The final type of bravery is the Matt Damon type of bravery. Buying speculative assets (cyber currency, tulips or going “all in” on a gambling spree to Vegas) that are down 60% or more year to date. 

Should you do this? To paraphrase Matt … 

As these mere mortals – just like you and me –  peer over the edge, they calm their minds, steel their nerves with 24 simple words that have been whispered by financial advisers since the time of the Romans … “wealth is occasionally created by brave, bold moves.  But it is best kept by patience, discretion, diversification and a well thought out financial plan”.

Albion Financial Group

Helping clients make a lifetime of great decisions for over 40 years


Weekly Market Recap

Prices rose across several asset classes last week, including domestic equities, international equities, bonds, and commodities. US large cap indices added roughly half of a percent to their 2021 performance, led by energy stocks. All sectors in the S&P 500 finished higher except consumer discretionary and healthcare. Meanwhile, international stocks outpaced the US, particularly in emerging markets.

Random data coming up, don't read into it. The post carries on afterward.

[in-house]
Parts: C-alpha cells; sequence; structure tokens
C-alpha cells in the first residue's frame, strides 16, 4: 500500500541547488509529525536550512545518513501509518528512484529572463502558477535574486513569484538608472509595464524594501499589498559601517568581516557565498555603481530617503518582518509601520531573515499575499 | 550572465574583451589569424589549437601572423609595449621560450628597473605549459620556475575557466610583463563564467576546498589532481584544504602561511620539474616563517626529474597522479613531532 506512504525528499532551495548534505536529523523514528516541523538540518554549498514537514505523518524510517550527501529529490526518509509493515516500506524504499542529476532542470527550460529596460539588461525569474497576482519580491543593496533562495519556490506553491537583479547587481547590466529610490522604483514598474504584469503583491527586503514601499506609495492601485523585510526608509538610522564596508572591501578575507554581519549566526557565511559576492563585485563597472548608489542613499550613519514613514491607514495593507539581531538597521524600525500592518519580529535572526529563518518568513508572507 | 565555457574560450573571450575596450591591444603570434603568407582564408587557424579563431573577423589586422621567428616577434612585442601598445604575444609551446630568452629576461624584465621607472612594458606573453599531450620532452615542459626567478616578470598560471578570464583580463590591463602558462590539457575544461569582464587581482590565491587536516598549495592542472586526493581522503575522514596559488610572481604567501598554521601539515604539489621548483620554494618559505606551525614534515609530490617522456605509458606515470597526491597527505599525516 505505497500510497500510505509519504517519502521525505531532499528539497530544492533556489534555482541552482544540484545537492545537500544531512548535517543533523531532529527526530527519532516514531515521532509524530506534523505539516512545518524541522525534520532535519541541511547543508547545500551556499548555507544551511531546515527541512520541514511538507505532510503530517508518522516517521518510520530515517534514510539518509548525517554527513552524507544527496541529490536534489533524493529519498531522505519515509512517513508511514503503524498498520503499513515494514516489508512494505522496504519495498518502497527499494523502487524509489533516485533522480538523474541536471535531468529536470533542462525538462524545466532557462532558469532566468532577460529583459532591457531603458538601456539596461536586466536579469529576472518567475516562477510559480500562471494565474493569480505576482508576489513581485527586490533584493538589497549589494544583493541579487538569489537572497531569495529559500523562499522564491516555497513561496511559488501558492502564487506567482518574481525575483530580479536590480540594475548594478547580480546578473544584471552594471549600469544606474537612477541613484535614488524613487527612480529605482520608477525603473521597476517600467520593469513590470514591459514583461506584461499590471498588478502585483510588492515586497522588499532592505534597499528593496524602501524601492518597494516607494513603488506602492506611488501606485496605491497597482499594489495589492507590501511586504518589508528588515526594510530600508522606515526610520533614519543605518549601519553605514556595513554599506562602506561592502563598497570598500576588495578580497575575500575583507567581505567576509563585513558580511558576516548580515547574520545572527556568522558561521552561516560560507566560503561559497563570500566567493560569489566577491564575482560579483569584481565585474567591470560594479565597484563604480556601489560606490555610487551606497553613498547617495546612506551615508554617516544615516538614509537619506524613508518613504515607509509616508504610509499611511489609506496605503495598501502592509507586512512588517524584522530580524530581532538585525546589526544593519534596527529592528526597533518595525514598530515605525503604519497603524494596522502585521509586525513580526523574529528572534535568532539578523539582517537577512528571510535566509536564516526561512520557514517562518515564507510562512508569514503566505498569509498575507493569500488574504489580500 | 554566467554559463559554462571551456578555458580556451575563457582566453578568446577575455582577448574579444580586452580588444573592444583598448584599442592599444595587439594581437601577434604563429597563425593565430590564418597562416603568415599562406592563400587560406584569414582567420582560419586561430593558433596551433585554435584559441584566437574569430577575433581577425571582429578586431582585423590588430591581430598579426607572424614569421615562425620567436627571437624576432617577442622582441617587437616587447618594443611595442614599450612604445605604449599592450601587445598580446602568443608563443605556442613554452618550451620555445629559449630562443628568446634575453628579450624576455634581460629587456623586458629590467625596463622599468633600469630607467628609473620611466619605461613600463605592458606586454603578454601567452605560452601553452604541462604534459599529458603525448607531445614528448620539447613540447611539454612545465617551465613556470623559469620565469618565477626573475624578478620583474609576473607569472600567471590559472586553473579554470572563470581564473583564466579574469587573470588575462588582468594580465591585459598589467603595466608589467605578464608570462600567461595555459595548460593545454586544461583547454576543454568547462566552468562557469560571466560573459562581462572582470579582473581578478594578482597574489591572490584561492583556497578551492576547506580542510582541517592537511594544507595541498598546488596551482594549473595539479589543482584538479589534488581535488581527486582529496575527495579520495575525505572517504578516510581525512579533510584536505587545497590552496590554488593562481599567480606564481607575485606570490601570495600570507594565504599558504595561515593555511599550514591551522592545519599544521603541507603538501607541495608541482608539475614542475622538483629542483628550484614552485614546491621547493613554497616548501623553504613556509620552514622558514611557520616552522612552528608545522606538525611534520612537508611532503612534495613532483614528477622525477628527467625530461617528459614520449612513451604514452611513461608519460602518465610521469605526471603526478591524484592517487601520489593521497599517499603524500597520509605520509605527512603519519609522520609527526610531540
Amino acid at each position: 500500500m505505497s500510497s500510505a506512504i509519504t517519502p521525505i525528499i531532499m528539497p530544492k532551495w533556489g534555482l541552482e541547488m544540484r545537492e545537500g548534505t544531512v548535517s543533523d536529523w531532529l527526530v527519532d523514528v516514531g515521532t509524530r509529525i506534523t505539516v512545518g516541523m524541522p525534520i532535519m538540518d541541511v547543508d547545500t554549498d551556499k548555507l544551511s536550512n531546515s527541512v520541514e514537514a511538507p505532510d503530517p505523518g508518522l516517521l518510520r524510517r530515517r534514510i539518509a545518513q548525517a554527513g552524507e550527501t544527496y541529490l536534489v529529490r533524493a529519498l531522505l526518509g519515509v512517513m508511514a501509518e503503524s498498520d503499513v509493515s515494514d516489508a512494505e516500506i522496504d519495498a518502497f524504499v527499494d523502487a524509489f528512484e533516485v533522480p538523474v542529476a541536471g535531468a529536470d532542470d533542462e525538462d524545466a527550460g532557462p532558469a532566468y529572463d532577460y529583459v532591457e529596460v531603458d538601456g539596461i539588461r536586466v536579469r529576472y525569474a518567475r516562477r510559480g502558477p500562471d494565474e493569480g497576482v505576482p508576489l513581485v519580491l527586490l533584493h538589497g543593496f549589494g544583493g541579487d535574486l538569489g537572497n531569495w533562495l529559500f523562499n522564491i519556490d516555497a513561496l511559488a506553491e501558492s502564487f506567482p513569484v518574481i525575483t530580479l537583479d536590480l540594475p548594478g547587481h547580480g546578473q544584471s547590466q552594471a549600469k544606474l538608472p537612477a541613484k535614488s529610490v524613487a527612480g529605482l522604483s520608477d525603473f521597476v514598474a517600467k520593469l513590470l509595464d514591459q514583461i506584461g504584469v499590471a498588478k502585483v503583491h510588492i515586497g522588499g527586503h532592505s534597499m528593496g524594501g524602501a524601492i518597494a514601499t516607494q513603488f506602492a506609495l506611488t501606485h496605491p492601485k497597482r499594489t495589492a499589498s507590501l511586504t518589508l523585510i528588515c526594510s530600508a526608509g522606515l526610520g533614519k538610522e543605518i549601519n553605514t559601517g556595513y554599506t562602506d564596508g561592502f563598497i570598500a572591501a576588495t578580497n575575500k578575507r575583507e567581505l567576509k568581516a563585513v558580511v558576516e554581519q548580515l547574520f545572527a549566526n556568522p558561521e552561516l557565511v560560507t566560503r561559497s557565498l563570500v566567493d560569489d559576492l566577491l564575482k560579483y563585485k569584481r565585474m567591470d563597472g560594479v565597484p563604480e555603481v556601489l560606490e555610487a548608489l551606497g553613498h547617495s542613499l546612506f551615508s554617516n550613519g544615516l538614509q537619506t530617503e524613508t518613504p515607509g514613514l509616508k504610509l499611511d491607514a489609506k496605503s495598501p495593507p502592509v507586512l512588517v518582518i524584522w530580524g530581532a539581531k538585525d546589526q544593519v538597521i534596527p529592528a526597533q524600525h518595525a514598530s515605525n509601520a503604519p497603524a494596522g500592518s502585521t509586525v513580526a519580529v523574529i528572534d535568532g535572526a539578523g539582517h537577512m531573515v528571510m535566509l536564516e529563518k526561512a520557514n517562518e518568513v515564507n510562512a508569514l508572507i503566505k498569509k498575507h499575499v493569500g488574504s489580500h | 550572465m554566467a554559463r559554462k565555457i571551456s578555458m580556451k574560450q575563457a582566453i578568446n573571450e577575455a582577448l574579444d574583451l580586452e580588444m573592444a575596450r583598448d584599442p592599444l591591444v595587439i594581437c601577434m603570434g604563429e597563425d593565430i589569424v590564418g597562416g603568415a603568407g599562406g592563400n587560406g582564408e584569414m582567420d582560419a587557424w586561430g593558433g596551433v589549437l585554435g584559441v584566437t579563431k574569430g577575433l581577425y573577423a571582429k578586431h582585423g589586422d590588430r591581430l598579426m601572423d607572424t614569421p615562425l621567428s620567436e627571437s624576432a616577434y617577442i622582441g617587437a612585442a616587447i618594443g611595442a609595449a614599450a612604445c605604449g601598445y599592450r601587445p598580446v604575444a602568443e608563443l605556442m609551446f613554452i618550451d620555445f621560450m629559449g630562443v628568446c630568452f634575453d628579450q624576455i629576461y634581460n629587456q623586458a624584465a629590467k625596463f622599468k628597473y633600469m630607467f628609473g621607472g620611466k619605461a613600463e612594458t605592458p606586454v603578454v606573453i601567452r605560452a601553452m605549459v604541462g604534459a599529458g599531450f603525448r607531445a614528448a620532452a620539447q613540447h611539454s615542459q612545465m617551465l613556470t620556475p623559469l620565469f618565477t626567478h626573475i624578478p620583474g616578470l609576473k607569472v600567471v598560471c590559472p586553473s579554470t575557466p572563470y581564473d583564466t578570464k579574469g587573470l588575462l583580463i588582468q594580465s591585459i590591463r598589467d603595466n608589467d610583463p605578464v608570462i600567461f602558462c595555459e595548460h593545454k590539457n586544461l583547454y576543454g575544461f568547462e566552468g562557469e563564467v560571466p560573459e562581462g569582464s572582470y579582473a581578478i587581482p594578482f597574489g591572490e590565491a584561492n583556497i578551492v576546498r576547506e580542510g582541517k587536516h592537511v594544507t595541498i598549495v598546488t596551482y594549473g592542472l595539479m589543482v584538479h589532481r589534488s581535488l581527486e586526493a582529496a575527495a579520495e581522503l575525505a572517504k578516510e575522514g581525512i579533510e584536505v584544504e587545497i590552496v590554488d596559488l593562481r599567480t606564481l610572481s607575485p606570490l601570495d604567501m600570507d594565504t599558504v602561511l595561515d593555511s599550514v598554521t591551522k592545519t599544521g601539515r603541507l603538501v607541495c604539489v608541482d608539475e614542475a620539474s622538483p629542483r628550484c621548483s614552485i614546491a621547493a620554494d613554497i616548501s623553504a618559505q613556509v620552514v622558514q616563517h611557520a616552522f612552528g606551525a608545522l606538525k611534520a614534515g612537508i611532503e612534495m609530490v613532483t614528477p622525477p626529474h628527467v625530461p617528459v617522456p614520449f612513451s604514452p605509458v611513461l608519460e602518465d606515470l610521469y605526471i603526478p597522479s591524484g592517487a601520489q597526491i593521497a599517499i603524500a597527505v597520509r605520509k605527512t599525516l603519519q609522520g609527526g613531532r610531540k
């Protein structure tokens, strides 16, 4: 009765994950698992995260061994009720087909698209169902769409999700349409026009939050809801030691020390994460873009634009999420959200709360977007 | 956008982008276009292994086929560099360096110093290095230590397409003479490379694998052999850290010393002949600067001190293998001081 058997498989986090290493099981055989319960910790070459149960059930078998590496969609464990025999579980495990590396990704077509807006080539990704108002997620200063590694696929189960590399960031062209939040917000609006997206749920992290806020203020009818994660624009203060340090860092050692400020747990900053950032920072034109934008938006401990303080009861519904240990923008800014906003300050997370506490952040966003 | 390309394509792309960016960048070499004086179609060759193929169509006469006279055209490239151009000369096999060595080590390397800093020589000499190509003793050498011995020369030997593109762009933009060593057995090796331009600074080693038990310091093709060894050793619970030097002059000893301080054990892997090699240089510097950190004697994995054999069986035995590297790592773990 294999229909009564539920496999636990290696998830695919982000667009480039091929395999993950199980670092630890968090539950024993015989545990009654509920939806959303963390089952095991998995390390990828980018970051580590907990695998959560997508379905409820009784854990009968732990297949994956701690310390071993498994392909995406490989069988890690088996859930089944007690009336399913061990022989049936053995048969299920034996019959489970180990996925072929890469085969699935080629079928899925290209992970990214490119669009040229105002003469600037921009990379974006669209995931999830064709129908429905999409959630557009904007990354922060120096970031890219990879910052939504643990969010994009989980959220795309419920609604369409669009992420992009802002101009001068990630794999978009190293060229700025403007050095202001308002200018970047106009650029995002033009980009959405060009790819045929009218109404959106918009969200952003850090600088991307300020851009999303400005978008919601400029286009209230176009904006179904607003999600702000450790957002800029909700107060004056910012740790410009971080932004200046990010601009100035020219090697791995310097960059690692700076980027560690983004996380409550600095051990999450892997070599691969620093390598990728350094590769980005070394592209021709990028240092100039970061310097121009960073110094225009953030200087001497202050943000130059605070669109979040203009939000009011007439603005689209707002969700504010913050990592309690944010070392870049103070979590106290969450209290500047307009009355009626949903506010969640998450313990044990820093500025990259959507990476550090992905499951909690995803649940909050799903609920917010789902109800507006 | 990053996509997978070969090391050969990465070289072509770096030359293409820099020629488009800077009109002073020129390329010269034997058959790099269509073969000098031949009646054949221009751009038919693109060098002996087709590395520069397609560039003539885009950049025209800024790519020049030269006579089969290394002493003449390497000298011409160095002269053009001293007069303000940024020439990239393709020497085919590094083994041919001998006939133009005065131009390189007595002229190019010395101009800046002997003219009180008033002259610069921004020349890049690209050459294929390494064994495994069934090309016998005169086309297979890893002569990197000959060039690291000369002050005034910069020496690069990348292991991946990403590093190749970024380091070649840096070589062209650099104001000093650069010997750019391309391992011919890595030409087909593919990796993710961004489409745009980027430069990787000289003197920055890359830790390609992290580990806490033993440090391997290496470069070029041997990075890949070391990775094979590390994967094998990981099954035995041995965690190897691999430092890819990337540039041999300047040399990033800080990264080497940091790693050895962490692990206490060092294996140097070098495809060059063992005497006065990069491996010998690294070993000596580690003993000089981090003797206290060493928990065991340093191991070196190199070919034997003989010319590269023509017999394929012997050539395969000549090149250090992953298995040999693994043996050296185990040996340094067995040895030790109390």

Bond markets also rallied last week as yields moved lower. Benchmark 10-year US Treasury yields fell 4 basis point to 1.55%, while 30-year yields were down 5 basis points to finish at 2.23%. Credit spreads were steady, allowing muni and corporate bond prices to rise along with Treasuries.

Energy prices surged to new pandemic-era highs last week. Brent crude closed above $70/barrel for the first time in two years, while West Texas Intermediate finished slightly below $70.

Friday’s monthly jobs report came in slightly below consensus expectations, but still improved sequentially from April’s disappointing result:

  • Nonfarm payrolls = +559k in May (revised April figure is +278k)
  • Unemployment rate = 5.8% (down from 6.1% in April)
  • Underemployment rate = 10.2% (down from 10.4% in April)
  • Labor force participation rate = 61.6% (down slightly from 61.7% in April)
  • Average hourly earnings = +0.5% sequential growth

Weekly Market Recap

US large cap stocks were strong last week, with all sectors in the S&P 500
posting positive returns except for energy. The Dow (33,801) and S&P (4,129) both closed at record highs on Friday, while the Nasdaq remains slightly below its high from mid-February. Results were mixed in other segments of the market, with US midcaps higher, US small caps lower, international developed markets posting solid gains, and emerging markets off a touch.